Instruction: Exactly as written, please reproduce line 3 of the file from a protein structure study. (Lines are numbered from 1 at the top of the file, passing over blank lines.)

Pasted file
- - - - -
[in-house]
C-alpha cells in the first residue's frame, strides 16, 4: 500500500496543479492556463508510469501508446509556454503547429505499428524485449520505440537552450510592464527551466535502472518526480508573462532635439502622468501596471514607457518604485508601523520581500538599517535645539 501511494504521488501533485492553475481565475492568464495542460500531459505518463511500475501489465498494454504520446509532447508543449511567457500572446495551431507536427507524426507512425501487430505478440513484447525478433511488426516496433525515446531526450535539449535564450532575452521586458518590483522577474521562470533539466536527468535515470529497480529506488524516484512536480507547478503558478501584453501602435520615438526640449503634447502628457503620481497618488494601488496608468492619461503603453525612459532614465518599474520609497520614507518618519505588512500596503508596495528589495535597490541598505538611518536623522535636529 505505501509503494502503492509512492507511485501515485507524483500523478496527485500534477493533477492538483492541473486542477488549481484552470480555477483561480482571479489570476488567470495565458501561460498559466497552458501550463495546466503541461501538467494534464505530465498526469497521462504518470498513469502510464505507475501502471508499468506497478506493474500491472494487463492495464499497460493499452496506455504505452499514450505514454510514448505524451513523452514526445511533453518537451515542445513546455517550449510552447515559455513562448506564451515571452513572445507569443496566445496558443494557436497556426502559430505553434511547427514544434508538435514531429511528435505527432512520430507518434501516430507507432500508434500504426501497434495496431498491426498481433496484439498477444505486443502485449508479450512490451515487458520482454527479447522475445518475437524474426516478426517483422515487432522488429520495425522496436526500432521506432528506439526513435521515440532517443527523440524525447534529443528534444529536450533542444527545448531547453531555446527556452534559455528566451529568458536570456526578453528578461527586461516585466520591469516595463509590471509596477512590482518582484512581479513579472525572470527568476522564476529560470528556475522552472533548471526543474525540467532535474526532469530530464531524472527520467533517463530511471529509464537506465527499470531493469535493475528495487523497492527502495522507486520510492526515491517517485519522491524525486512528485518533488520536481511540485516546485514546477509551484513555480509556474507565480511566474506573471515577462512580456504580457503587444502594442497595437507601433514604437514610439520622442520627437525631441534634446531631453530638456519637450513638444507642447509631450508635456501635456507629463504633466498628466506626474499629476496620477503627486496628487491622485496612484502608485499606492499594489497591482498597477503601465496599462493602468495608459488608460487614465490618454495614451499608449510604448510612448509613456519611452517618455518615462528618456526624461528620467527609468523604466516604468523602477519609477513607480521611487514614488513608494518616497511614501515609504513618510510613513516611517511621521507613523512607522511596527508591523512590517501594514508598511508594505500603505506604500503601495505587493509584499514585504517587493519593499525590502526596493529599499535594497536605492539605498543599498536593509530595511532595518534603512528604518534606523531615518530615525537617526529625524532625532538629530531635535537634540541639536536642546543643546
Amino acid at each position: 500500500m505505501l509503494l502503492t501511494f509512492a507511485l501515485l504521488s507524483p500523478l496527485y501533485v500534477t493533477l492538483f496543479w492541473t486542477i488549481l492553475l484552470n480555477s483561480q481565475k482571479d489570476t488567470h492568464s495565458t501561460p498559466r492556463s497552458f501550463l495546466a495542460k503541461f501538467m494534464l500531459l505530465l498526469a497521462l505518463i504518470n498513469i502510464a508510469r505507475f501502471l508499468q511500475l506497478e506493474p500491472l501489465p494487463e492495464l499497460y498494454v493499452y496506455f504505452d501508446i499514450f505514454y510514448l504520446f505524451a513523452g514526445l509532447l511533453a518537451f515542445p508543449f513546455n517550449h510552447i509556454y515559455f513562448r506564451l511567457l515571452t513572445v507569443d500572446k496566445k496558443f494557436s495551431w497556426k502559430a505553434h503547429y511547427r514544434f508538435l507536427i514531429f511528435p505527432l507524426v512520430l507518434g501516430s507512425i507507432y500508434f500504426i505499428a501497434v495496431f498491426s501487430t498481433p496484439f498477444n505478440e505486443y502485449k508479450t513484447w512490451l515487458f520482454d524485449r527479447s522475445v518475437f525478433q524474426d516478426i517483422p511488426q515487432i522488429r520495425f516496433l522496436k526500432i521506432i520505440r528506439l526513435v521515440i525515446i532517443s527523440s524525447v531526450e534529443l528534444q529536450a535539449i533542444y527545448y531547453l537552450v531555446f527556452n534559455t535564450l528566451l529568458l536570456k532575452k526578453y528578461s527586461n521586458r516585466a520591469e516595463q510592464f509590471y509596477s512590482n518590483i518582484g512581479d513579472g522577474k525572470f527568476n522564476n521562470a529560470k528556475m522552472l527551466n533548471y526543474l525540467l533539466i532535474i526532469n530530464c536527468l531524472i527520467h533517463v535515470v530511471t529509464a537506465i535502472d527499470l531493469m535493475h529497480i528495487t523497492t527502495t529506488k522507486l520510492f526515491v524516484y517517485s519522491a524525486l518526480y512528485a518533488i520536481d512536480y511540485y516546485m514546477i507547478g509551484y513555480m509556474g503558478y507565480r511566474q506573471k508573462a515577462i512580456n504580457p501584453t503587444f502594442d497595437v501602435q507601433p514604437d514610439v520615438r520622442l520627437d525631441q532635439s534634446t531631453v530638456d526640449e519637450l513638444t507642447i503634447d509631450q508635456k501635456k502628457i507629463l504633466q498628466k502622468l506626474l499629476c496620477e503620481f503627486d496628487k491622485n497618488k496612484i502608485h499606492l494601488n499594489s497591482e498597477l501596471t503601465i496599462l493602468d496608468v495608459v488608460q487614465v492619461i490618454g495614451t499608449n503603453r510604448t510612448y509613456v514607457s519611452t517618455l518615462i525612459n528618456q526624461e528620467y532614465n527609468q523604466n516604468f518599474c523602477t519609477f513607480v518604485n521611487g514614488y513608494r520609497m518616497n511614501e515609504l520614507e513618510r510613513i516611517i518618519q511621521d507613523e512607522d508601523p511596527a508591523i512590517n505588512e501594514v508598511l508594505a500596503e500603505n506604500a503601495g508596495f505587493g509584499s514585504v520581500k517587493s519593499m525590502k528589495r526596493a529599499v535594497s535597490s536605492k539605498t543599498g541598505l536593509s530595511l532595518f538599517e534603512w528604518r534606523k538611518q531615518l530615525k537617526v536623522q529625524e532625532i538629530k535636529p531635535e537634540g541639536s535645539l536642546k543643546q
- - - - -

Amino acid at each position: 500500500m505505501l509503494l502503492t501511494f509512492a507511485l501515485l504521488s507524483p500523478l496527485y501533485v500534477t493533477l492538483f496543479w492541473t486542477i488549481l492553475l484552470n480555477s483561480q481565475k482571479d489570476t488567470h492568464s495565458t501561460p498559466r492556463s497552458f501550463l495546466a495542460k503541461f501538467m494534464l500531459l505530465l498526469a497521462l505518463i504518470n498513469i502510464a508510469r505507475f501502471l508499468q511500475l506497478e506493474p500491472l501489465p494487463e492495464l499497460y498494454v493499452y496506455f504505452d501508446i499514450f505514454y510514448l504520446f505524451a513523452g514526445l509532447l511533453a518537451f515542445p508543449f513546455n517550449h510552447i509556454y515559455f513562448r506564451l511567457l515571452t513572445v507569443d500572446k496566445k496558443f494557436s495551431w497556426k502559430a505553434h503547429y511547427r514544434f508538435l507536427i514531429f511528435p505527432l507524426v512520430l507518434g501516430s507512425i507507432y500508434f500504426i505499428a501497434v495496431f498491426s501487430t498481433p496484439f498477444n505478440e505486443y502485449k508479450t513484447w512490451l515487458f520482454d524485449r527479447s522475445v518475437f525478433q524474426d516478426i517483422p511488426q515487432i522488429r520495425f516496433l522496436k526500432i521506432i520505440r528506439l526513435v521515440i525515446i532517443s527523440s524525447v531526450e534529443l528534444q529536450a535539449i533542444y527545448y531547453l537552450v531555446f527556452n534559455t535564450l528566451l529568458l536570456k532575452k526578453y528578461s527586461n521586458r516585466a520591469e516595463q510592464f509590471y509596477s512590482n518590483i518582484g512581479d513579472g522577474k525572470f527568476n522564476n521562470a529560470k528556475m522552472l527551466n533548471y526543474l525540467l533539466i532535474i526532469n530530464c536527468l531524472i527520467h533517463v535515470v530511471t529509464a537506465i535502472d527499470l531493469m535493475h529497480i528495487t523497492t527502495t529506488k522507486l520510492f526515491v524516484y517517485s519522491a524525486l518526480y512528485a518533488i520536481d512536480y511540485y516546485m514546477i507547478g509551484y513555480m509556474g503558478y507565480r511566474q506573471k508573462a515577462i512580456n504580457p501584453t503587444f502594442d497595437v501602435q507601433p514604437d514610439v520615438r520622442l520627437d525631441q532635439s534634446t531631453v530638456d526640449e519637450l513638444t507642447i503634447d509631450q508635456k501635456k502628457i507629463l504633466q498628466k502622468l506626474l499629476c496620477e503620481f503627486d496628487k491622485n497618488k496612484i502608485h499606492l494601488n499594489s497591482e498597477l501596471t503601465i496599462l493602468d496608468v495608459v488608460q487614465v492619461i490618454g495614451t499608449n503603453r510604448t510612448y509613456v514607457s519611452t517618455l518615462i525612459n528618456q526624461e528620467y532614465n527609468q523604466n516604468f518599474c523602477t519609477f513607480v518604485n521611487g514614488y513608494r520609497m518616497n511614501e515609504l520614507e513618510r510613513i516611517i518618519q511621521d507613523e512607522d508601523p511596527a508591523i512590517n505588512e501594514v508598511l508594505a500596503e500603505n506604500a503601495g508596495f505587493g509584499s514585504v520581500k517587493s519593499m525590502k528589495r526596493a529599499v535594497s535597490s536605492k539605498t543599498g541598505l536593509s530595511l532595518f538599517e534603512w528604518r534606523k538611518q531615518l530615525k537617526v536623522q529625524e532625532i538629530k535636529p531635535e537634540g541639536s535645539l536642546k543643546q